Newly-crowned IBF/WBA junior welterweight title holder Lamont Peterson and his younger brother Anthony Peterson, a lightweight standout, will serve as Grand Marshalls of the Martin Luther King Jr. Day Parade in Washington, D.C. on Jan. 16.
Lamont (29-1-1, 15 knockouts), who is 27, dethroned Amir Khan last month by split-decision, and Anthony (31-1, 20 KOs), who is 26, scored a decision over Daniel Attah on the undercard at the Washington, D.C. Convention Center.
Growing up, the Peterson brothers fended for themselves in the streets of Southeast Washington, D.C. starting at the ages of 5 and 6, after their father was jailed on drug charges, and their mother was left to care for seven children.
They went from foster care to the streets and back. For money, they washed car windows or resorted to stealing from grocery stores, becoming pick pockets, swiping tips off of the tables at outdoor restaurants, or things such as stealing bicycles and selling them, that is, until meeting current manager and trainer Barry Hunter.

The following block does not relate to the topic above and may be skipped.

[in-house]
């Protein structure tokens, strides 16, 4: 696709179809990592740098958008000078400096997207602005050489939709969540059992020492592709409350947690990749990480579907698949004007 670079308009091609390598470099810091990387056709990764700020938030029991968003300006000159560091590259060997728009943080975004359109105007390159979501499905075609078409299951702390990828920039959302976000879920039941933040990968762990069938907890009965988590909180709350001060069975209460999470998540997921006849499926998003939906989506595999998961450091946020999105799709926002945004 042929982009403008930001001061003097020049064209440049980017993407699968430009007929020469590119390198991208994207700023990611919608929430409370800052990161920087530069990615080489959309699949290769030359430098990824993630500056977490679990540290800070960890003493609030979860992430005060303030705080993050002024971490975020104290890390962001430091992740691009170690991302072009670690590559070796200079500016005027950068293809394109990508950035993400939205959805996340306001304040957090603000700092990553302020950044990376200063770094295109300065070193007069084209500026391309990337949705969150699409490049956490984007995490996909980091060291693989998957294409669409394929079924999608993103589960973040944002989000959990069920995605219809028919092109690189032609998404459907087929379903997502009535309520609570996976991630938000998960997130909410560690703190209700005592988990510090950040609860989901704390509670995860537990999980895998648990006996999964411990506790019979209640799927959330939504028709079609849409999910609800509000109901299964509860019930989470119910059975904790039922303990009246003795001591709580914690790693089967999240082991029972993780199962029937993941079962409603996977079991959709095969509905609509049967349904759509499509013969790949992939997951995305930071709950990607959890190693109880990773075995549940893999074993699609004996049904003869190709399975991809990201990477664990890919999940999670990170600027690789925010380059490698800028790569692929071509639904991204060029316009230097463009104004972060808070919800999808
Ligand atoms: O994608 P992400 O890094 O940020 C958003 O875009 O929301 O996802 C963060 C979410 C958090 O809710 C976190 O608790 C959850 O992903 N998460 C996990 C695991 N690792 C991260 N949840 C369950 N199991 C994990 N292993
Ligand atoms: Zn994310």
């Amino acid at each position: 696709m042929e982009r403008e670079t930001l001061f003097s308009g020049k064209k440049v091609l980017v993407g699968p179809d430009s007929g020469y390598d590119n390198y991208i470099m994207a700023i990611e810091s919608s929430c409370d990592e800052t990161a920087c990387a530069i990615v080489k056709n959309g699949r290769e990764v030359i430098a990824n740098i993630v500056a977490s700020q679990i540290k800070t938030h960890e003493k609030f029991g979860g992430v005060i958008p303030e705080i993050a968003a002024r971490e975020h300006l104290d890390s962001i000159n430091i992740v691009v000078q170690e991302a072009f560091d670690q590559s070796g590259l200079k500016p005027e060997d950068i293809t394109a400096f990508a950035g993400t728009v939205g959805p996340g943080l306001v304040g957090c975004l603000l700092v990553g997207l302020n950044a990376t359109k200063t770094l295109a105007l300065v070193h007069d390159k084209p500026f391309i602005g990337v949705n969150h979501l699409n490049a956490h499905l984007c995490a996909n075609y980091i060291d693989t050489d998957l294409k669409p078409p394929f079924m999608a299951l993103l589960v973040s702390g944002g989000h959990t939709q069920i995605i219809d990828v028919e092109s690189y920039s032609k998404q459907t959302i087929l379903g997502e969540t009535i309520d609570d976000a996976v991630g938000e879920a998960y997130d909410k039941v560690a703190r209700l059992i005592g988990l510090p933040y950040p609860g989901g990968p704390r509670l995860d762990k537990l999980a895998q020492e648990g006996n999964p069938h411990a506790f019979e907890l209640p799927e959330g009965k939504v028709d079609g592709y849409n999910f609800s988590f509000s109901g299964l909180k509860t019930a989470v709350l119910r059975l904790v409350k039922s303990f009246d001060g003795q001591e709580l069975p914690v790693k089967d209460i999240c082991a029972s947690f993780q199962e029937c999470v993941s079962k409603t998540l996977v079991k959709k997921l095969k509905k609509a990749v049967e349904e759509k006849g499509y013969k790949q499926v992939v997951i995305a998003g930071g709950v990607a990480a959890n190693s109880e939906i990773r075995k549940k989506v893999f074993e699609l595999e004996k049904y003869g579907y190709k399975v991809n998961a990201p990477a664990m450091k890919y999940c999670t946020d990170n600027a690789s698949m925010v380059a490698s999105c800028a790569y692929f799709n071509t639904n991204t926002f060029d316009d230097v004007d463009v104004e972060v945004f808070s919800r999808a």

“Tonight was for the slums of America. Not only for South East D.C., but for all the slums in Chicago, Detroit, Cincinnati, Cleveland, California, everywhere. Now they’ve got a hero,” said Anthony Peterson hours after their victories on Dec. 10.
“This dude, my brother, Lamont, he overcame every obstacle that came his way. Homelessness. Foster care. On the verge of getting adopted. What else can you say? To see him come from all of that and to win a championship, I cried. So now, like I said, they have a hero. D.C., we’re here.”
Lamont Peterson was honored last month with the key to his hometown city of Washington, D.C., bestowed upon him by Mayor Vincent C. Gray at the John A. Wilson building in D.C., which houses Gray and his support staffs.
Photo courtesy of Barry Hunter
Lem Satterfield can be reached at firstname.lastname@example.org